Organized crime rings have had their sights set on the credit union industry with sophisticated and automated attacks for several years. Credit unions are seeing an increase in automated attacks like credential stuffing that lead to account takeover (ATO) and fraud. These criminal organizations have become experts at effectively gaining access to member accounts on a massive scale by using actively exploited or publicly available compromised credentials bots, and readily available tools.
Account takeover (ATO) and new account opening fraud pose a huge problem for credit unions. Both can be extremely difficult to prevent because when encountering your defenses, the most skilled fraudsters will adapt their methods specifically to bypass any security or fraud countermeasure. This typically means instead of emulating human behavior, the fraudster exhibits human behavior, using low cost click-farms or manually interacting with the application.
Making matters worse, criminal organizations are motivated by enormous financial gain and compromising member accounts has proven to be a lucrative avenue for fraud such as money laundering— a stark reality that these types of attacks will likely continue to increase.
Proven Attack Methods
One tactic proving to be very effective for hackers are around them deepening their capabilities on imitating legitimate users. They use the same tools that users do, automating production browsers like Chrome, Firefox and Safari, and proxying through residential IP addresses. By emulating human traffic and behavior, they can bypass lower friction defenses, MFA gates and rate limits to takeover accounts, crack cards or steal data. Malware sits resident on victims’ computers, scraping their credentials and delivering them back to fraud marketplaces.
Clever phishing proxies, which seamlessly skin over a legitimate website and then intercept the traffic that goes through, are also on the rise. Members are fooled into thinking they are logging into their email account or credit union account, as the web page looks the same, but meanwhile their credentials are being stolen by a cybercriminal. In response, credit unions have been drastically stepping up their authentication layers.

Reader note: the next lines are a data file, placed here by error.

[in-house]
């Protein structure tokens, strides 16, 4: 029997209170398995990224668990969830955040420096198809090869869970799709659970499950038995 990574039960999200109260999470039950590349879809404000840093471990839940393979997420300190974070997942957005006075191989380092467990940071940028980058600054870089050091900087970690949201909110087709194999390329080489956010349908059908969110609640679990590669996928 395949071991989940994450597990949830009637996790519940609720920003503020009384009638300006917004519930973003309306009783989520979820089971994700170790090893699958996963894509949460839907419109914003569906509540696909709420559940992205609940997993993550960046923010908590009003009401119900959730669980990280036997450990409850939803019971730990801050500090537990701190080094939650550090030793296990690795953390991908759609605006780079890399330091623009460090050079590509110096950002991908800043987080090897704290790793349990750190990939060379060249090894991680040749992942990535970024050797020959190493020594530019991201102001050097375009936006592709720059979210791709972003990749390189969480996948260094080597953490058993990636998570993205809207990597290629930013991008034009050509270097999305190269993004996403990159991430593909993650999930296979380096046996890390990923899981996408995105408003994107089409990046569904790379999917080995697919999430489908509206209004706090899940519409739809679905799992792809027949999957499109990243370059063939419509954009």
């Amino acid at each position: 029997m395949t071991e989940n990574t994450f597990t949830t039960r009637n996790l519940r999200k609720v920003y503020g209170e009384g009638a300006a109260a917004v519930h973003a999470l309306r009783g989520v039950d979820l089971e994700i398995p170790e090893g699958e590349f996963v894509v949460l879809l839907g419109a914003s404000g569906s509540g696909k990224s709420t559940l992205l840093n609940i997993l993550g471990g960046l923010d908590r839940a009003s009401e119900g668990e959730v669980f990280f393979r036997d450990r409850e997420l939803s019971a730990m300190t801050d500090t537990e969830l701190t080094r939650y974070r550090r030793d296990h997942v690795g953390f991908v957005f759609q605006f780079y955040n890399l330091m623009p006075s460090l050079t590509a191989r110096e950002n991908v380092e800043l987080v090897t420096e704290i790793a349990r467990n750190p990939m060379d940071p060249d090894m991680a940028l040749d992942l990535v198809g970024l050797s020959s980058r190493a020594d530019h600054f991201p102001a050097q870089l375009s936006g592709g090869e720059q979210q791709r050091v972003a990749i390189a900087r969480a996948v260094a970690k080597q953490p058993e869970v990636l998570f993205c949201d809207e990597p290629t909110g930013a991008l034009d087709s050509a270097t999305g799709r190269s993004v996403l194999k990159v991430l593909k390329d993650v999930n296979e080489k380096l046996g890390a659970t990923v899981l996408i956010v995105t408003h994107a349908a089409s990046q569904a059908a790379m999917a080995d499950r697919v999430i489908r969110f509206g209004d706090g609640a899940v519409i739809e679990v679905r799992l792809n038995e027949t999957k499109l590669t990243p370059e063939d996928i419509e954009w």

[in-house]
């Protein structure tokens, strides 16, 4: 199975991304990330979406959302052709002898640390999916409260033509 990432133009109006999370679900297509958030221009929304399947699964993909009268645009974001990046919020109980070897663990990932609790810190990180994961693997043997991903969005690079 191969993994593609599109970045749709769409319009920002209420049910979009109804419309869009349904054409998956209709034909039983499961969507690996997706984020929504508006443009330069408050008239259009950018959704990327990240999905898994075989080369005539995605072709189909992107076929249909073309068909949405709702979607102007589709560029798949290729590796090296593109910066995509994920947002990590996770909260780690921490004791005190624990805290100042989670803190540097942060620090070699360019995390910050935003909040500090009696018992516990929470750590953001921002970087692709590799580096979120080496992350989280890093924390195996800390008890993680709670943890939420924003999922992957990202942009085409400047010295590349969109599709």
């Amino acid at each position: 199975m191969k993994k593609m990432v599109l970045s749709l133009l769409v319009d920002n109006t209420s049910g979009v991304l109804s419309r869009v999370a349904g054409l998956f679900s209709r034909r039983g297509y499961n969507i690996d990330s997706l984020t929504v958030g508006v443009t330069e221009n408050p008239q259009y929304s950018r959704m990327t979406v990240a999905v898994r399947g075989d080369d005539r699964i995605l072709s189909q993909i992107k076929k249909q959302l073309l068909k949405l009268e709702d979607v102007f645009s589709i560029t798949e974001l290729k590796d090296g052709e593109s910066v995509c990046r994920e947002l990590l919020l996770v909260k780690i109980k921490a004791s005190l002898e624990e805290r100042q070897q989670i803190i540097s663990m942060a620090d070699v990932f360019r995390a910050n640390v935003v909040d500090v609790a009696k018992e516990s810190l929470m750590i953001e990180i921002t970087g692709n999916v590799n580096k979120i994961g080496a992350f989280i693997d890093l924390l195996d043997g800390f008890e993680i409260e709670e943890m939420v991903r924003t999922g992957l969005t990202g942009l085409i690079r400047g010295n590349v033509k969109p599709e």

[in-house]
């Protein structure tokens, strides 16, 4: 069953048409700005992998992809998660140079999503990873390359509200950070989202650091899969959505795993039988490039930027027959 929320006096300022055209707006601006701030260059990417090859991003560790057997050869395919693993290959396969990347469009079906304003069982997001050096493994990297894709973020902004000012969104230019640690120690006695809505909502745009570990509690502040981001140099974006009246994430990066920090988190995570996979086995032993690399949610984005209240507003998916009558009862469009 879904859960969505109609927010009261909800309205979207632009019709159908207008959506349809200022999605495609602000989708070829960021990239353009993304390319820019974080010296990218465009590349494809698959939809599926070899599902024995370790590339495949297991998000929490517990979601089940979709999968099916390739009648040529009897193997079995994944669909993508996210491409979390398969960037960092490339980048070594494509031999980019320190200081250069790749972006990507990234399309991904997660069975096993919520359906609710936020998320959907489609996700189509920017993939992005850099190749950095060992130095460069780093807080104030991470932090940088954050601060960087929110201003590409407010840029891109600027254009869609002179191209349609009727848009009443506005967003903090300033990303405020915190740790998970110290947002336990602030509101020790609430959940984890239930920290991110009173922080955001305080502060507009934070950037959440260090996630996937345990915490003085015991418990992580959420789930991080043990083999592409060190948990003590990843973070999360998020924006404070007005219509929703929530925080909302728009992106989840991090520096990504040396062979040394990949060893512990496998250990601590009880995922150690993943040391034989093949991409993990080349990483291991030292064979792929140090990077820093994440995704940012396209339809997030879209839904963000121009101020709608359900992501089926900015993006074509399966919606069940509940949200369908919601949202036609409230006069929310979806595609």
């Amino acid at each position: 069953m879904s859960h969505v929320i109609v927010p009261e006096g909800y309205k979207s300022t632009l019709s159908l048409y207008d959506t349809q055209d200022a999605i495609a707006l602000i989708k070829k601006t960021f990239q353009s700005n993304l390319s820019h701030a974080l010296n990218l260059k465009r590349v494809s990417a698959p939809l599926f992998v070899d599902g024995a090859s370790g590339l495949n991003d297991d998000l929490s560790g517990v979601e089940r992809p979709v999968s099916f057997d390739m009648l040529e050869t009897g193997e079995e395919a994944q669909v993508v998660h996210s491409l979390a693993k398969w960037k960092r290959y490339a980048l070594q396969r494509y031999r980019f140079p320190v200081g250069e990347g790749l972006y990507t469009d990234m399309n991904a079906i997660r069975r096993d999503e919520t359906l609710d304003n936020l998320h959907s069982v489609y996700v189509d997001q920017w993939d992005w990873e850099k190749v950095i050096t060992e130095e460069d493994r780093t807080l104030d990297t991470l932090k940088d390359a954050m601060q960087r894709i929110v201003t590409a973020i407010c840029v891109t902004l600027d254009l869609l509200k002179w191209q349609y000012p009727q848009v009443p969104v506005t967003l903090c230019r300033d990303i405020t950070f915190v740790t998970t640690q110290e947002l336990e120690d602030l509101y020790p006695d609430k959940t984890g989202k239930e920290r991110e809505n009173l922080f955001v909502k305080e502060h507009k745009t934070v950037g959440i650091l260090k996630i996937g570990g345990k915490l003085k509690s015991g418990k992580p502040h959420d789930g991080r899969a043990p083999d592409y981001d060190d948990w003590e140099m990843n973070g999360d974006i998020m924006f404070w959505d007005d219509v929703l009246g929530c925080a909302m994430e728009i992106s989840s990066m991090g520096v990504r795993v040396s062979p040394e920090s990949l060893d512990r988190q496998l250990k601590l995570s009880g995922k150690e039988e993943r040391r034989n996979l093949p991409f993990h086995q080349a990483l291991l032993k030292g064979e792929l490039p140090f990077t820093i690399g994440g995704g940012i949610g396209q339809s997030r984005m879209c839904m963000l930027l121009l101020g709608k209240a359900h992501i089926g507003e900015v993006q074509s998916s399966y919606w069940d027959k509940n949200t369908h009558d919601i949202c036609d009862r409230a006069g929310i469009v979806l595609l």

The Member Experience Paradox
While institutions have undoubtedly added more security to their authentication, they’ve also added more friction to the member experience. CAPTCHA tests are almost universally known as a painful process for proving human identity, while even SMS multi-factor authentication causes an irritating level of disruption to a member journey, even more so if the user doesn’t have their smartphone in hand.
Credit unions that add a lot of friction to mitigate fraud may incorrectly think they are improving security defenses, so it’s all worth it, no matter what the cost is to user experience. Meanwhile, however, the downstream damage they’re causing to their account holder experience is adding mounting pressure, in a world where it’s all too common for consumers to switch brands for the smallest infractions. Too much friction can negatively impact account creation, logins and ultimately growing wallet share.
Credit union security and fraud departments need to look for fraud and cybersecurity solutions that are widely deployed in the financial services industry with visibility into automated and human traffic and machine learning algorithms trained by attack profile, risk surface, and historical fraud records, that subsequently can accurately distinguish fraudsters from a real customer, without friction.